Inscription on the Temple of Apollo at Delphi
Back in the 1970s I studied the classics at Monash University – history, philosophy and Ancient Greek language and literature. The classics department (which no longer exists) was on the 6th floor of the Menzies building and while it was fairly small, I remember it being a great hive of activity. It was divided into two camps – the Greeks and the Romans – and although everyone seemed to get on well with each other, I sensed that we were actually in the midst of a cold war. The Greek professors were based down one corridor and the Romans down another, with a great little library as neutral ground in the middle. I was in the Greek camp. Our class sizes were luxuriously small – about 10 or 12 students – and we met in our tutor’s office, a cask of red wine on the desk and a haze of smoke building up in the air as we lit up one cigarette after another. At the time, we were encouraged to travel to Greece to expand our understanding of what we were learning, but it wasn’t really a possibility for me then. Later on, when I did begin to travel, I was never able to fit Greece into my itineraries, so now, arriving in Athens feels particularly special – and very very belated.
Even though I am excited about finally getting to Greece, I am also a bit anxious. I am told that Athens itself is not a very attractive city and I have read reports about the high incidence of petty crime. Well, despite my paranoia, I am never robbed, and although the city certainly has a grungy element, it also has a unique charm, especially at night, when its daytime shabbiness transforms into something quite magical. The monuments are all lit up, the air is mild and still, and everyone is out and about, strolling in a big circular route around the acropolis or meandering through the historic plaka area. There are endless restaurants along the way lit with candles or fairy lights, and souvenir shops or little street stalls bursting at the seams with jewellery, Greek theatre masks, plastic replicas of the Parthenon and Ancient Greek gods, white shirts and embroidered textiles, and all kinds of other trinkets. Dogs sleep on the street, buskers busk, and people line up to buy tickets to outdoor rooftop movie theatres. I am not at all disappointed.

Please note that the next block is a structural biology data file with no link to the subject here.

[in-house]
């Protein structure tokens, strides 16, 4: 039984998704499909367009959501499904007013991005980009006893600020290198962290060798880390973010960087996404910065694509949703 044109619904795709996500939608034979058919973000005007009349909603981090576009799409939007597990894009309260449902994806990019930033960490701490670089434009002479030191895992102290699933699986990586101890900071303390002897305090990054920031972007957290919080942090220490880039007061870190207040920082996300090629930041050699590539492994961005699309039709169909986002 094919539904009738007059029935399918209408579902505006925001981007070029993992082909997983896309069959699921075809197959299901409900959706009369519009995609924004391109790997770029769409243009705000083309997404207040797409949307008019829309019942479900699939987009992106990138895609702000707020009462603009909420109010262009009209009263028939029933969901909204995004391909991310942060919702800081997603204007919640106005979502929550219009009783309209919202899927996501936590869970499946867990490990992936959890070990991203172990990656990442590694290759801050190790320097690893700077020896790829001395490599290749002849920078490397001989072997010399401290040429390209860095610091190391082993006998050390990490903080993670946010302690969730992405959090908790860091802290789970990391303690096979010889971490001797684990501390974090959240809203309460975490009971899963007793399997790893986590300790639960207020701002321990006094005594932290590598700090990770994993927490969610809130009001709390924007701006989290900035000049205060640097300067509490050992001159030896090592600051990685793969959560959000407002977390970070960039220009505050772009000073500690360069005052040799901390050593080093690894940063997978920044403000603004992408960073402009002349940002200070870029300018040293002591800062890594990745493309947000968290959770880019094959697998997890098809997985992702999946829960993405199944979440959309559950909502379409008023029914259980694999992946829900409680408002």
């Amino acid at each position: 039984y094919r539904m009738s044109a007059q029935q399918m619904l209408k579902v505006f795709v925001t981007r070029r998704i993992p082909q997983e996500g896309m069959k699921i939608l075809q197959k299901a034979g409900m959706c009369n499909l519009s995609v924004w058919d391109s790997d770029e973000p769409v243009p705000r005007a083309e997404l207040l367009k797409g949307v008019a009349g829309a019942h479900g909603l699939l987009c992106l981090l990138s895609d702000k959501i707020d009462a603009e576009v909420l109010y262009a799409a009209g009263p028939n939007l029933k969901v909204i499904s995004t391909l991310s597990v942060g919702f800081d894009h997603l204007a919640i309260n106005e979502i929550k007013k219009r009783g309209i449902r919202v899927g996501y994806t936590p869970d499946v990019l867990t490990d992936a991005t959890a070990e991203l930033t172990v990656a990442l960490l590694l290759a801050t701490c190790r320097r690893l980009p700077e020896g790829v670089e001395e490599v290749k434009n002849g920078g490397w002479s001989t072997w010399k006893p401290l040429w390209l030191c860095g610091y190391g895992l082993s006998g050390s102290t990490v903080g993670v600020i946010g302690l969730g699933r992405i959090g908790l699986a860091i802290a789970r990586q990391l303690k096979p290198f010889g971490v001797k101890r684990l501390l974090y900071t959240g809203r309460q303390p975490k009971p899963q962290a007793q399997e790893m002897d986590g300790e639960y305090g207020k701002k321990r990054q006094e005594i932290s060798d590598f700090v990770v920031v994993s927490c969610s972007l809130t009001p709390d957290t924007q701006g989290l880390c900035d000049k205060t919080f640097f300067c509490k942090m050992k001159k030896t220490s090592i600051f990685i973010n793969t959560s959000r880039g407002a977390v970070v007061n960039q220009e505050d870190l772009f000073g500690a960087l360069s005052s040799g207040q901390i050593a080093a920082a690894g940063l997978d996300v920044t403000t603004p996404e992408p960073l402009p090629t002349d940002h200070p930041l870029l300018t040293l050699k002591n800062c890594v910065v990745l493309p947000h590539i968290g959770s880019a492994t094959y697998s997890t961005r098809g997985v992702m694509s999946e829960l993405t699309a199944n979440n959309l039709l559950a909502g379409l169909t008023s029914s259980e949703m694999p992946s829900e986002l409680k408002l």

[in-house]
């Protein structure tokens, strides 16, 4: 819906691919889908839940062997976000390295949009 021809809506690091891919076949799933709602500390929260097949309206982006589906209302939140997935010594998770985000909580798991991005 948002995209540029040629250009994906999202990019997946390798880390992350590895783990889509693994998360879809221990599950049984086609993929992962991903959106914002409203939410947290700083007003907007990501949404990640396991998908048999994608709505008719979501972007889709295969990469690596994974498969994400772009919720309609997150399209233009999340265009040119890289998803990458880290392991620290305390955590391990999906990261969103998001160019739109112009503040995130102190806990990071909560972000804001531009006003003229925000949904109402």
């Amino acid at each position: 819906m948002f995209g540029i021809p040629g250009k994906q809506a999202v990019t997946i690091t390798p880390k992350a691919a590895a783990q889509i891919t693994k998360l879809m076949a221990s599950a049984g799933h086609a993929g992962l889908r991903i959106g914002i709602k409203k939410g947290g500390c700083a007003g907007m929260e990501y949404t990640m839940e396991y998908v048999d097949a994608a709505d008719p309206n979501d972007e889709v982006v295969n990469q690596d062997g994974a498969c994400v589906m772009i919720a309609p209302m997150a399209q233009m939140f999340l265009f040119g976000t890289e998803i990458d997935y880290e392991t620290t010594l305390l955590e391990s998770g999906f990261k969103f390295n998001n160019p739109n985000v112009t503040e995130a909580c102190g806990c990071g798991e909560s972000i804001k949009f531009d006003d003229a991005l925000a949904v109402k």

Gerard and I don’t have long in Athens – the equivalent of 3 full days – but we manage to cram in the major sites on either side of a full day trip to Delphi which is where the famous Oracle channelled advice from the gods. Our first destination is, of course, the Acropolis, probably the most famous citadel in the world, the walls of which we can see from our hotel room balcony. Behind those walls sit a number of extraordinary buildings that have become the icons of the ideals of classical Greek form, symmetry and beauty. Most notable are the Parthenon, the Erectheon and the Propylaea, constructed under the rule of the visionary Pericles during the 5th Century BC. These buildings, perhaps more than any other structures in the world, have had a profound and lasting influence on the development of western architecture.
We climb up a series of rocky steps that rise from the base of the Acropolis, rest briefly in some welcome shade under the huge gateway that is the Propylaea (and which I momentarily confuse for the Parthenon) and then make our way out onto the flat top of the rocky hill around which all of Athens circulates, and there, just a few hundred metres ahead of us, surrounded by tourists from all over the world, is the Parthenon. I am so overcome by seeing her for the very first time, by the surreality of her existence, by her repeated damage and repair, by her staunchness and her fragility, by her quiet, aged, persistent beauty, that I start to cry.